Sunday, June 11, 2006

This Post Is Unrated

While cruising around the blogosphere and generally surfing the net, I came across a web page that advertised testing for just about everything: IQ, personality, depression, anxiety, psychosis (do many people with psychotic disorders search for online tests for it?) as well as a few for medical issues such as obesity (see last post) and heart disease. That got me thinking: What do you get if you invent a rating scale? Aaron Beck has his famous scale as well as the Beck Institute for Cognitive Therapy and Research. Robert Hare has the ubiquitous Hare Psychopathy Checklist with its national training circuit as well as books and manuals. It seems to me that mental health has become something akin to the Tai Bo of medicine. Invent the right angle, sell it and you're pretty much set for life. The pharmaceutical industry gets a lot of heat for its profit margins and marketing efforts, and as a result drug companies have limited patents for their products. After twenty years, drugs go off-patent and generic forms are introduced. Perhaps therapeutic monitoring tools like psychological tests should also have time-limited copyrights.


Spiritual Emergency said...

... do many people with psychotic disorders search for online tests for it ...

I couldn't resist peeking at that one. I doubt that people go searching for such things during a state of "psychosis" but those around them might. Alternatively, the affected individual might go looking after the fact. I certainly did, although not until long after.

I think that "psychiatric services" are out of the reach for many people and those who can afford the cost of a computer and connection are using the net as a means of self-help. That means online tests, articles, support/discussion groups, even .

That got me thinking: What do you get if you invent a rating scale?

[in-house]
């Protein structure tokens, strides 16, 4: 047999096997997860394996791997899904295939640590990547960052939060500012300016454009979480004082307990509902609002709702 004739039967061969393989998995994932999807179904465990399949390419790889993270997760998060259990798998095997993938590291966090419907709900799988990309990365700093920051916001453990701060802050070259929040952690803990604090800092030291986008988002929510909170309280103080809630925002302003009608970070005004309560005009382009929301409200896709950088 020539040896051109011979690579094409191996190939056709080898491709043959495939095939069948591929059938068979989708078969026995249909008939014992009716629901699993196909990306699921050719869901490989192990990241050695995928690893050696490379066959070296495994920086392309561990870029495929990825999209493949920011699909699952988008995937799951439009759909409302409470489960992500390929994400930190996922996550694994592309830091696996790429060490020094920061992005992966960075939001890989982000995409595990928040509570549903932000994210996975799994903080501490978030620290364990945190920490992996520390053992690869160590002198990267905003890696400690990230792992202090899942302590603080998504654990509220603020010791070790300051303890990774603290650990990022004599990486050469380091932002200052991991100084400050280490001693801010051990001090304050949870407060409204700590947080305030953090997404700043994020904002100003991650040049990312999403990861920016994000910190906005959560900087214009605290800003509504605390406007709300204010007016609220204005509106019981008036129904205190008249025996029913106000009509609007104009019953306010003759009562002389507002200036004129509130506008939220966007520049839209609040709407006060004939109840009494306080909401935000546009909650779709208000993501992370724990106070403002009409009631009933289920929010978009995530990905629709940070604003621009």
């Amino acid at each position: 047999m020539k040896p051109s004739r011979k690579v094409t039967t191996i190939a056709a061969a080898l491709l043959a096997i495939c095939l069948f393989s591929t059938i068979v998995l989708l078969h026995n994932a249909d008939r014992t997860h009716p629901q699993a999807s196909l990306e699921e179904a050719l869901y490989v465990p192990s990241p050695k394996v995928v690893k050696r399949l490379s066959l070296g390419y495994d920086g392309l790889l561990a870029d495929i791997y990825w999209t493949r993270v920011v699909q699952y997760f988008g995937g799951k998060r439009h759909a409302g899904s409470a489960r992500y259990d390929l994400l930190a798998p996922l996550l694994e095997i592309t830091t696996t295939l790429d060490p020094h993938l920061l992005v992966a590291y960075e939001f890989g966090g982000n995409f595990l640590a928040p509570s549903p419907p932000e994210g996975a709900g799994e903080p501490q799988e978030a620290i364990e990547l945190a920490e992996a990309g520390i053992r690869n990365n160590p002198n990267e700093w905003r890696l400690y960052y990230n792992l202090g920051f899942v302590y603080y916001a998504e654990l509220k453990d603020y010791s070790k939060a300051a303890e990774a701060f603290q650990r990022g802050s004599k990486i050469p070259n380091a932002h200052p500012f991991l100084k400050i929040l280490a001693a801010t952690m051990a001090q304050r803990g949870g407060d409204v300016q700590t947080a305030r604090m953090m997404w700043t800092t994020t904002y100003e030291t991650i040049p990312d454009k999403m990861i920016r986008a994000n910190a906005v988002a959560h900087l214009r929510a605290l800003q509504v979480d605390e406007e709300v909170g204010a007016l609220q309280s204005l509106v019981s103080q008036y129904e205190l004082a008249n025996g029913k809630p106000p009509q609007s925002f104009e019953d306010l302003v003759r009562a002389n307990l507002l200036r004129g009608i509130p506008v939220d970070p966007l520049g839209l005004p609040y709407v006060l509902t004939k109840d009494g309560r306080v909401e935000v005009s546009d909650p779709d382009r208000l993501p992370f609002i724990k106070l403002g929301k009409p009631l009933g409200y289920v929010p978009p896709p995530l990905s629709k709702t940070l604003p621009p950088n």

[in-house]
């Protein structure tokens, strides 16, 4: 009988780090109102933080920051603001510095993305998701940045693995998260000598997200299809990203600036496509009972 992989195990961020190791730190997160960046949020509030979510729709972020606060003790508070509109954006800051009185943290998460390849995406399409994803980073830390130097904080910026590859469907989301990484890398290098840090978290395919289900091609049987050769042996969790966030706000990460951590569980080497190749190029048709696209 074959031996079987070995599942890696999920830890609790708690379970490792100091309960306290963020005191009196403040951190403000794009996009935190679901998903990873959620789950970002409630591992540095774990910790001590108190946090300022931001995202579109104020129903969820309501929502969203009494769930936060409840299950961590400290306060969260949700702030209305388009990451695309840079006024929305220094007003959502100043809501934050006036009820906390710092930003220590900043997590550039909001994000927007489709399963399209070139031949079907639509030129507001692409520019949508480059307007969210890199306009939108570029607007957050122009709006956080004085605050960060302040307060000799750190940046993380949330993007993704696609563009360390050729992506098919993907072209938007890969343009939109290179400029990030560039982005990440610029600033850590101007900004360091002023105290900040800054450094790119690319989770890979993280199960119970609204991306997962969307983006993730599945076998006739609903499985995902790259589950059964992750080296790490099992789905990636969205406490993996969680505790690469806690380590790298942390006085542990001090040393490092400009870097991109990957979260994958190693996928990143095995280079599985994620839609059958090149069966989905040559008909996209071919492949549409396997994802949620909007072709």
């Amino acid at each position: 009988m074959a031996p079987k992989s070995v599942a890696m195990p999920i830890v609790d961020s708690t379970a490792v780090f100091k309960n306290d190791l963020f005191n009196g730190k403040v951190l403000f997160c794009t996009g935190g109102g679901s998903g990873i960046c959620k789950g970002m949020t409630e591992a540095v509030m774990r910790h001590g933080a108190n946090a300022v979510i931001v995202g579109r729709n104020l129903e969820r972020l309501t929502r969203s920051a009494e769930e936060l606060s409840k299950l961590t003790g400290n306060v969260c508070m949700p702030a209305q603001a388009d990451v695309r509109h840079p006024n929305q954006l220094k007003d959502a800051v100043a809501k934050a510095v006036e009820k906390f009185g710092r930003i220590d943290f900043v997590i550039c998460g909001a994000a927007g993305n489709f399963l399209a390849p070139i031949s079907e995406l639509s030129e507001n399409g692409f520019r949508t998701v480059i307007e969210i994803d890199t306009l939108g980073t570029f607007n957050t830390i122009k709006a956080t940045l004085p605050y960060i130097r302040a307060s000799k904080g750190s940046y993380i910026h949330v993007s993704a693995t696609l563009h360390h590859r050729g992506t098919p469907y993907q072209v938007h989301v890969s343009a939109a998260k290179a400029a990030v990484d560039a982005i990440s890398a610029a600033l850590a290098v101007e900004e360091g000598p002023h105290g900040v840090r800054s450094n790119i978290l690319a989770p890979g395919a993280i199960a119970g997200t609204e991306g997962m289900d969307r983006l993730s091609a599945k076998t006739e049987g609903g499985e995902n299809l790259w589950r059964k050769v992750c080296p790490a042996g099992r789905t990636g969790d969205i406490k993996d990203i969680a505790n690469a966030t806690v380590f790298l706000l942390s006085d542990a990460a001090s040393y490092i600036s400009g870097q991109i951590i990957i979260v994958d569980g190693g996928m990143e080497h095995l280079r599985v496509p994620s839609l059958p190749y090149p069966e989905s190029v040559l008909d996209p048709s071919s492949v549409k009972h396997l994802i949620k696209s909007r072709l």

I suppose that depends on the marketing that is done and how useful the program might be. There are a number of scales, theories and models out there but popularity wanes. Tai bo will eventually go the way of other aerobic programs and Beck's scale will eventually be replaced by something new.

Perhaps therapeutic monitoring tools like psychological tests should also have time-limited copyrights.

Sounds reasonable to me. Of course, I also think some of them should be rewritten entirely.

Spiritual Emergency said...

Hmmm. I don't know what I did wrong with my link, everything showed up fine in the preview. The link belongs to the previous paragraph which had stated... support/discussion groups, even e-therapy. The link leads to an article on e-therapy.

Roy said...

The AMA has done something similar with the CPT manual (Current Procedural Terminology), which is updated annually, requiring each medical office to buy a new manual.

The APA also has the DSM (Diagnostic & Statistical Manual), the psychiatric equivalent of AMA's CPT. They don't update it near so often, but it still generates a good bit of income.

Coming soon: The Shrink Rap Blogopathy Rating Procedure ("the Burp"). All rights reserved

Spiritual Emergency said...

Coming soon: The Shrink Rap Blogopathy Rating Procedure ("the Burp").

Ahhh. Catch phrase: We put the "you" in BURP.

On the Same Page said...